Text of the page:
Old Anti-Mask Law Foils Wall Street Protestors

By
Not Natalie Portman.
Not Natalie Portman. Photo: Dave Hogan/Getty Images

Since the start of the Occupy Wall Street protest on Saturday, at least five people have been cited for violating a little-known New York law that bans masks at gatherings of two or more people unless it's "a masquerade party or like entertainment." Carnival-style fun isn't exactly the point at the financial district demonstrations, albeit exact goals are still pretty undefined. Nonetheless, demonstrators are now "acutely aware" of the obscure statute, which dates back to uprisings in 1845, when the price of wheat dipped:


After [landowner Stephen Van Rensselaer IV] moved to evict tenants, disgruntled farmers disguised themselves as "Indians," dressed in "calico gowns and leather masks" and attacked agents of the landlords. The court papers said the tactics adopted by these rebel groups ranged from "tarring and feathering" to murder, including a sheriff.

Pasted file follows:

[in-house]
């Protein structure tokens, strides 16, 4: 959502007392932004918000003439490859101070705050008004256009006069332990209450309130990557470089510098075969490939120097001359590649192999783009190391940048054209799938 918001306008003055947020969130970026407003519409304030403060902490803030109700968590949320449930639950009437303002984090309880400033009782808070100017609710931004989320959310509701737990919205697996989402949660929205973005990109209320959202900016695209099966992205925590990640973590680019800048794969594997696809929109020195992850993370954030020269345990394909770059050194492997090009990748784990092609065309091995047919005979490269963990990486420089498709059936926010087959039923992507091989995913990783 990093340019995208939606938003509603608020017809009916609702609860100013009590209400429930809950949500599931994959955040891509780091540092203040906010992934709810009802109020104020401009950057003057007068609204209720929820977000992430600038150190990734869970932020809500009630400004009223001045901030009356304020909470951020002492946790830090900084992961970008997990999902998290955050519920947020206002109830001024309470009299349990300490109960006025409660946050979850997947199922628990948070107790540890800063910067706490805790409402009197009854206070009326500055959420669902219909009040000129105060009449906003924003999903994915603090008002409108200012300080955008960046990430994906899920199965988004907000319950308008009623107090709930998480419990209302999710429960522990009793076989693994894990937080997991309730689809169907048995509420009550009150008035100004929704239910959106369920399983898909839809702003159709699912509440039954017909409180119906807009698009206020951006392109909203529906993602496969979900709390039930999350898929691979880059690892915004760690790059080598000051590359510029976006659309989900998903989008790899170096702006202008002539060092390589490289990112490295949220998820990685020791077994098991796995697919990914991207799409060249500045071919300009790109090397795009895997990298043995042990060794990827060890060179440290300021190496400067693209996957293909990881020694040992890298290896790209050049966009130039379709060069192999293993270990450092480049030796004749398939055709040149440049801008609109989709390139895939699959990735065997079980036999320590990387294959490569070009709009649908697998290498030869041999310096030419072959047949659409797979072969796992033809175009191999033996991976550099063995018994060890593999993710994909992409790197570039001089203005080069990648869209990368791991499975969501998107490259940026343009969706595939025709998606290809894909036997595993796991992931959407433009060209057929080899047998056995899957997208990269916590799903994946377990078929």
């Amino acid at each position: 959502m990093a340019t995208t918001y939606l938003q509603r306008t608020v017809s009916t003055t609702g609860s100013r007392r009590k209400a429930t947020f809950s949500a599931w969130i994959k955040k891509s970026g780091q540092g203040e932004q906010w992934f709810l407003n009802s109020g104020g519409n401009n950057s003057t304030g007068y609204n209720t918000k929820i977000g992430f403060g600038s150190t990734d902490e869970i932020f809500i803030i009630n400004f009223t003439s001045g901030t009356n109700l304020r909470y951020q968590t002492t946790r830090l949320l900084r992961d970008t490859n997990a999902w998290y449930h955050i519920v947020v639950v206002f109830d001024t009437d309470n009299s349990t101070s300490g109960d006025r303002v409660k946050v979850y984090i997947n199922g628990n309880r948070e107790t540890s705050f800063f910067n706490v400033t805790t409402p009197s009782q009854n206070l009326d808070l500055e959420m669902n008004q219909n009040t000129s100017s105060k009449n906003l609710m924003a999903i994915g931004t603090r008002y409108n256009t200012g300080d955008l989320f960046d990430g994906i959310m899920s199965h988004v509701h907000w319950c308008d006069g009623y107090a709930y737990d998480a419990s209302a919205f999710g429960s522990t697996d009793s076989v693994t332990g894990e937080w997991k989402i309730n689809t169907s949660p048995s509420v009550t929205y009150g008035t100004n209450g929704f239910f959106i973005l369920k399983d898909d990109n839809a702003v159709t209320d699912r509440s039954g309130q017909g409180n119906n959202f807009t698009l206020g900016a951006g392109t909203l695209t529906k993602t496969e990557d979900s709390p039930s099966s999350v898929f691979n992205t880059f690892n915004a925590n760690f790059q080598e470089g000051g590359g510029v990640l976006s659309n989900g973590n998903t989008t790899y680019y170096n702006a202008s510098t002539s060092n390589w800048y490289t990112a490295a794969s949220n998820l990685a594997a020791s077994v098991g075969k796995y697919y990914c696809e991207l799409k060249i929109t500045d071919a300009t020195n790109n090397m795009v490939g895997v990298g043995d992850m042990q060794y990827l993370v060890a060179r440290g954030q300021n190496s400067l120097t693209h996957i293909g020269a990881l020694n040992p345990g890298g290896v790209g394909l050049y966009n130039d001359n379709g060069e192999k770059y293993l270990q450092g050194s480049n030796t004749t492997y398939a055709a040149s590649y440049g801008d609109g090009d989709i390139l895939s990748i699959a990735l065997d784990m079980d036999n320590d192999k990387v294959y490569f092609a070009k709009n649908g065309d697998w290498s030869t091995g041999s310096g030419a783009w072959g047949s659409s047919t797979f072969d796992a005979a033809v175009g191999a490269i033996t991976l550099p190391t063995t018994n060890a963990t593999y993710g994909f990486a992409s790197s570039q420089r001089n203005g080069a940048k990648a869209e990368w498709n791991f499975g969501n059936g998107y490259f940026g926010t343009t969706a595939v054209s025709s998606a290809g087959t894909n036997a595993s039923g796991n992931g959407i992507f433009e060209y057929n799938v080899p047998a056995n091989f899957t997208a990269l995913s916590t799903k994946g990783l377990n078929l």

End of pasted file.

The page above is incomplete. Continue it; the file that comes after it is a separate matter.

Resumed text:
Things are calmer down on Wall Street these days, where members of the so-called "hacktivist" collective Anonymous are donning their signature (and accidentally corporate) Guy Fawkes masks (see here and here) and tweeting at one another. One protestor was also charged with "damage to the sidewalk" for writing a Gandhi quote in chalk on the ground.

Rare Charge Is Unmasked [WSJ]